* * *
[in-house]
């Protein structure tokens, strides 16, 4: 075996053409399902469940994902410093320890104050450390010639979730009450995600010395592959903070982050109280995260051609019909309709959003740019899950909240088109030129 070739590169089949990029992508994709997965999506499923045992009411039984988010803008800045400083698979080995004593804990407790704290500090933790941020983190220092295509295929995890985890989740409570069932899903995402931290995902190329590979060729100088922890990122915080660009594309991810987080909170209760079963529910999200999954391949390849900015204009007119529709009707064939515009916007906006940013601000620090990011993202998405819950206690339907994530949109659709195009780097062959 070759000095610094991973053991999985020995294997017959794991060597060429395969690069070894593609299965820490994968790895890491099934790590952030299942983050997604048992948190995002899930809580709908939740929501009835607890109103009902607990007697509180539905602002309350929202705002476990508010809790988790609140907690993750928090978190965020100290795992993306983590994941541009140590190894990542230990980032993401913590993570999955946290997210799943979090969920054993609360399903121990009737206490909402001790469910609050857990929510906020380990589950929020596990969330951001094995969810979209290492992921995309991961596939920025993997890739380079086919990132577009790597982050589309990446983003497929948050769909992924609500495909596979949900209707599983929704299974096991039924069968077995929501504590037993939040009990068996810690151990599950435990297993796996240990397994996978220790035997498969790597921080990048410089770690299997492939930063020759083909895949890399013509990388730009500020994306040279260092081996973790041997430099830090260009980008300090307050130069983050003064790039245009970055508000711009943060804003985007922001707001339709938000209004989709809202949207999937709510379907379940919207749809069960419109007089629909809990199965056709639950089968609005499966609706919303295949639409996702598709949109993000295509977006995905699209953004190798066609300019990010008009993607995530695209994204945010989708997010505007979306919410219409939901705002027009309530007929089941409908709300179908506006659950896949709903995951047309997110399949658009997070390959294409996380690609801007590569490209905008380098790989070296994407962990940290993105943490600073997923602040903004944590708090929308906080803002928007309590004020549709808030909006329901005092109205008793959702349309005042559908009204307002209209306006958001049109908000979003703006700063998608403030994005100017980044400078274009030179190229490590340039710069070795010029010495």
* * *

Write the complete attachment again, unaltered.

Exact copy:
[in-house]
């Protein structure tokens, strides 16, 4: 075996053409399902469940994902410093320890104050450390010639979730009450995600010395592959903070982050109280995260051609019909309709959003740019899950909240088109030129 070739590169089949990029992508994709997965999506499923045992009411039984988010803008800045400083698979080995004593804990407790704290500090933790941020983190220092295509295929995890985890989740409570069932899903995402931290995902190329590979060729100088922890990122915080660009594309991810987080909170209760079963529910999200999954391949390849900015204009007119529709009707064939515009916007906006940013601000620090990011993202998405819950206690339907994530949109659709195009780097062959 070759000095610094991973053991999985020995294997017959794991060597060429395969690069070894593609299965820490994968790895890491099934790590952030299942983050997604048992948190995002899930809580709908939740929501009835607890109103009902607990007697509180539905602002309350929202705002476990508010809790988790609140907690993750928090978190965020100290795992993306983590994941541009140590190894990542230990980032993401913590993570999955946290997210799943979090969920054993609360399903121990009737206490909402001790469910609050857990929510906020380990589950929020596990969330951001094995969810979209290492992921995309991961596939920025993997890739380079086919990132577009790597982050589309990446983003497929948050769909992924609500495909596979949900209707599983929704299974096991039924069968077995929501504590037993939040009990068996810690151990599950435990297993796996240990397994996978220790035997498969790597921080990048410089770690299997492939930063020759083909895949890399013509990388730009500020994306040279260092081996973790041997430099830090260009980008300090307050130069983050003064790039245009970055508000711009943060804003985007922001707001339709938000209004989709809202949207999937709510379907379940919207749809069960419109007089629909809990199965056709639950089968609005499966609706919303295949639409996702598709949109993000295509977006995905699209953004190798066609300019990010008009993607995530695209994204945010989708997010505007979306919410219409939901705002027009309530007929089941409908709300179908506006659950896949709903995951047309997110399949658009997070390959294409996380690609801007590569490209905008380098790989070296994407962990940290993105943490600073997923602040903004944590708090929308906080803002928007309590004020549709808030909006329901005092109205008793959702349309005042559908009204307002209209306006958001049109908000979003703006700063998608403030994005100017980044400078274009030179190229490590340039710069070795010029010495």